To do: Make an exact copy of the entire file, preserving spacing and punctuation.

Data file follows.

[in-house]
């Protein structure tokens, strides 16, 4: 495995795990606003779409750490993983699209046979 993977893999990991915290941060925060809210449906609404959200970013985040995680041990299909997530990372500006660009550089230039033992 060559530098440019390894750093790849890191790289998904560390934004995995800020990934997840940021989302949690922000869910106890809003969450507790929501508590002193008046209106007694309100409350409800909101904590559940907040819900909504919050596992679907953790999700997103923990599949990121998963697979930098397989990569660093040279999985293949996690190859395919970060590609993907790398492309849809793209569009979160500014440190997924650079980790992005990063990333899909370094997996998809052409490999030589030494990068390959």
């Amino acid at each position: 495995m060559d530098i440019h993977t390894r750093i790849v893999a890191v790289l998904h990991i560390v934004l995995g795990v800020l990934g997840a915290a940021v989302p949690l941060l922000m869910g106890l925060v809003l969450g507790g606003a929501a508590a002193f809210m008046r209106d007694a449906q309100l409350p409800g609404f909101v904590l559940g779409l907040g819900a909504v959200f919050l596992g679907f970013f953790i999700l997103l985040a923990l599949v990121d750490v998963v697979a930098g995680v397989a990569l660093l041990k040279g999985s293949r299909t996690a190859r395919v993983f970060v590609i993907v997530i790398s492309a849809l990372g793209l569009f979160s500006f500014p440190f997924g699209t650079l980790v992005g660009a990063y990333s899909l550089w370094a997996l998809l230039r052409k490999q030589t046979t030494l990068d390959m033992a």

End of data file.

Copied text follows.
[in-house]
């Protein structure tokens, strides 16, 4: 495995795990606003779409750490993983699209046979 993977893999990991915290941060925060809210449906609404959200970013985040995680041990299909997530990372500006660009550089230039033992 060559530098440019390894750093790849890191790289998904560390934004995995800020990934997840940021989302949690922000869910106890809003969450507790929501508590002193008046209106007694309100409350409800909101904590559940907040819900909504919050596992679907953790999700997103923990599949990121998963697979930098397989990569660093040279999985293949996690190859395919970060590609993907790398492309849809793209569009979160500014440190997924650079980790992005990063990333899909370094997996998809052409490999030589030494990068390959």
């Amino acid at each position: 495995m060559d530098i440019h993977t390894r750093i790849v893999a890191v790289l998904h990991i560390v934004l995995g795990v800020l990934g997840a915290a940021v989302p949690l941060l922000m869910g106890l925060v809003l969450g507790g606003a929501a508590a002193f809210m008046r209106d007694a449906q309100l409350p409800g609404f909101v904590l559940g779409l907040g819900a909504v959200f919050l596992g679907f970013f953790i999700l997103l985040a923990l599949v990121d750490v998963v697979a930098g995680v397989a990569l660093l041990k040279g999985s293949r299909t996690a190859r395919v993983f970060v590609i993907v997530i790398s492309a849809l990372g793209l569009f979160s500006f500014p440190f997924g699209t650079l980790v992005g660009a990063y990333s899909l550089w370094a997996l998809l230039r052409k490999q030589t046979t030494l990068d390959m033992a």